Ultrasound Can Locate Dog Liver Shunt
Portosystemic shunts can cause neurological signs, including circling and disorientation.
Jon Geller, DVM
Q. My 3-year-old female West Highland White Terrier recently had a cystotomy. The bladder stones looked unusual, so they were sent to the University of Minnesota for analysis. The stones were a mixture of struvite and ammonium urate stones. Her bile-acid test was 55, which is high but not high enough to prove that she has a portosystemic shunt. Our next step is an ultrasound. Aside from the stones, she has no clinical symptoms except for possibly head-pressing and some circling. She is presently eating the Royal Canin Urinary SO diet. Her coat looks good, she is playful and she has a great appetite. Please tell me what else we should do for her.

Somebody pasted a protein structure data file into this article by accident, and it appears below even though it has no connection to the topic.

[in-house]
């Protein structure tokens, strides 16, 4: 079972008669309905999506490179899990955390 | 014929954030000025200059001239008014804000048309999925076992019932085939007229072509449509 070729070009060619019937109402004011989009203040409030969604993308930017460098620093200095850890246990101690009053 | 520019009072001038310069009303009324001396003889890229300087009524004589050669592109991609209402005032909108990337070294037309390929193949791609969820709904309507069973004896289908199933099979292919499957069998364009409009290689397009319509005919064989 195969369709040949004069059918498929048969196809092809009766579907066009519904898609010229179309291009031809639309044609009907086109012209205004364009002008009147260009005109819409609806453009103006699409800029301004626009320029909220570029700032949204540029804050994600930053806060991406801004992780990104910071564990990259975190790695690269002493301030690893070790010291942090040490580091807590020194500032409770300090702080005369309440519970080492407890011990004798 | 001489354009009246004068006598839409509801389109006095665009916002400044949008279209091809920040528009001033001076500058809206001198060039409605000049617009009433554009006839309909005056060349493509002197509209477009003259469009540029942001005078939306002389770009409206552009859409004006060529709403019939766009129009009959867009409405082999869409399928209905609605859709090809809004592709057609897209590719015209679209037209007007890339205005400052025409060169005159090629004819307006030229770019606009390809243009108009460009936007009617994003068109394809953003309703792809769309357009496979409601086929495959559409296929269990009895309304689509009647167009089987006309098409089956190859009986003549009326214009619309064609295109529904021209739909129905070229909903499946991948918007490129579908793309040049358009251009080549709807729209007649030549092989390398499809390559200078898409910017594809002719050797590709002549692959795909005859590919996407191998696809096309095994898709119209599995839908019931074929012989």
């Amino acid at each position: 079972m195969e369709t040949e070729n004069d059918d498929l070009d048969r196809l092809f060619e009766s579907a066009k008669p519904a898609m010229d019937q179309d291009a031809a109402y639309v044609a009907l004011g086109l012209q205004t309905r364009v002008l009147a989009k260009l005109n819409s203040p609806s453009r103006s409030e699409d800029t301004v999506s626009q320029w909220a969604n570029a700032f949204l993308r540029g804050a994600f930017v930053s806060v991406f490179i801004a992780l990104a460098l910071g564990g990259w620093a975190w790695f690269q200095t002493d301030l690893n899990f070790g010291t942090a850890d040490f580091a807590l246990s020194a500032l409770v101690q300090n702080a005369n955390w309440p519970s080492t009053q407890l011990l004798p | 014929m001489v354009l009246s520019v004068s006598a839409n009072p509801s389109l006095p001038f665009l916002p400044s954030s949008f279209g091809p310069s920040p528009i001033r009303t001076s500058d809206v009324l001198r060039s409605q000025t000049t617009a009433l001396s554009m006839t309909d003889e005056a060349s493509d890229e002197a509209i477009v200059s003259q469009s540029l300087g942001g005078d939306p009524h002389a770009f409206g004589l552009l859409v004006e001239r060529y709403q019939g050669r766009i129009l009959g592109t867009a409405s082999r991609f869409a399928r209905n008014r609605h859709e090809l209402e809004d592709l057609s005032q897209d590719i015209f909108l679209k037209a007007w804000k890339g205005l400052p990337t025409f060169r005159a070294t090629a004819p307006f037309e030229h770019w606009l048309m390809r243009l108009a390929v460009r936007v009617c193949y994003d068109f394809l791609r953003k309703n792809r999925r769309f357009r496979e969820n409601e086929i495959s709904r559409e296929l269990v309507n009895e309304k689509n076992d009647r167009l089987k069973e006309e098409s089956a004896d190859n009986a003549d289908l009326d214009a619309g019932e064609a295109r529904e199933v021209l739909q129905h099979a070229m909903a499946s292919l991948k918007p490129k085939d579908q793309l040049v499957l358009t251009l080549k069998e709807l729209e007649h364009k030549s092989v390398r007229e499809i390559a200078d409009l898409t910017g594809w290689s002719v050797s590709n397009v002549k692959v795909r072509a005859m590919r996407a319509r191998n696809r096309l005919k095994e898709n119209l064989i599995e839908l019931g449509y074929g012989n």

A. Your dog's case sounds a little complex to tackle electronically, but I’m glad to give you my thoughts. If she is in fact head-pressing and circling, she may be showing signs of a portosystemic (liver) shunt. This would correlate with the ammonium urate stones in your dog’s bladder as a result of high ammonium levels in the bloodstream due to the fact that toxins are bypassing the liver by way of the shunt. High ammonium levels in the blood can cause neurological signs, such as head-pressing, star-gazing, disorientation, seizures or circling.
I would recommend proceeding with the ultrasound to identify the presence and location of a liver shunt. With successful surgical correction, the signs you’re seeing should go away. On the other hand, if the ultrasound doesn’t show anything, the stones could just be a coincidence and your dog may not need surgery after all.
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